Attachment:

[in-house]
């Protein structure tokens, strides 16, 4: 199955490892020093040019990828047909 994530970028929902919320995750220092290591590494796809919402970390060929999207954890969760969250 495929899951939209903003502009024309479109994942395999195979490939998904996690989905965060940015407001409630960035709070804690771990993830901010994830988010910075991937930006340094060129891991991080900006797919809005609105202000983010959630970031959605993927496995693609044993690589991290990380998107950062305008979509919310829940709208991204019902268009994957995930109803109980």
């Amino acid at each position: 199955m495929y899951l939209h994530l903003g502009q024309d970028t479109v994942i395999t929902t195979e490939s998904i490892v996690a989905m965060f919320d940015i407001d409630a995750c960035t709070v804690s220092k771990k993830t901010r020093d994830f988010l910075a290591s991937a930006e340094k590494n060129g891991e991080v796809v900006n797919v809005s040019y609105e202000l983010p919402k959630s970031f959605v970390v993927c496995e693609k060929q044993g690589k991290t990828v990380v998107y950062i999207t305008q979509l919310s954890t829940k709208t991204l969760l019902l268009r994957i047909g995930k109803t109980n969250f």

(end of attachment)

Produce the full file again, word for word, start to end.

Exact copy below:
[in-house]
């Protein structure tokens, strides 16, 4: 199955490892020093040019990828047909 994530970028929902919320995750220092290591590494796809919402970390060929999207954890969760969250 495929899951939209903003502009024309479109994942395999195979490939998904996690989905965060940015407001409630960035709070804690771990993830901010994830988010910075991937930006340094060129891991991080900006797919809005609105202000983010959630970031959605993927496995693609044993690589991290990380998107950062305008979509919310829940709208991204019902268009994957995930109803109980």
């Amino acid at each position: 199955m495929y899951l939209h994530l903003g502009q024309d970028t479109v994942i395999t929902t195979e490939s998904i490892v996690a989905m965060f919320d940015i407001d409630a995750c960035t709070v804690s220092k771990k993830t901010r020093d994830f988010l910075a290591s991937a930006e340094k590494n060129g891991e991080v796809v900006n797919v809005s040019y609105e202000l983010p919402k959630s970031f959605v970390v993927c496995e693609k060929q044993g690589k991290t990828v990380v998107y950062i999207t305008q979509l919310s954890t829940k709208t991204l969760l019902l268009r994957i047909g995930k109803t109980n969250f």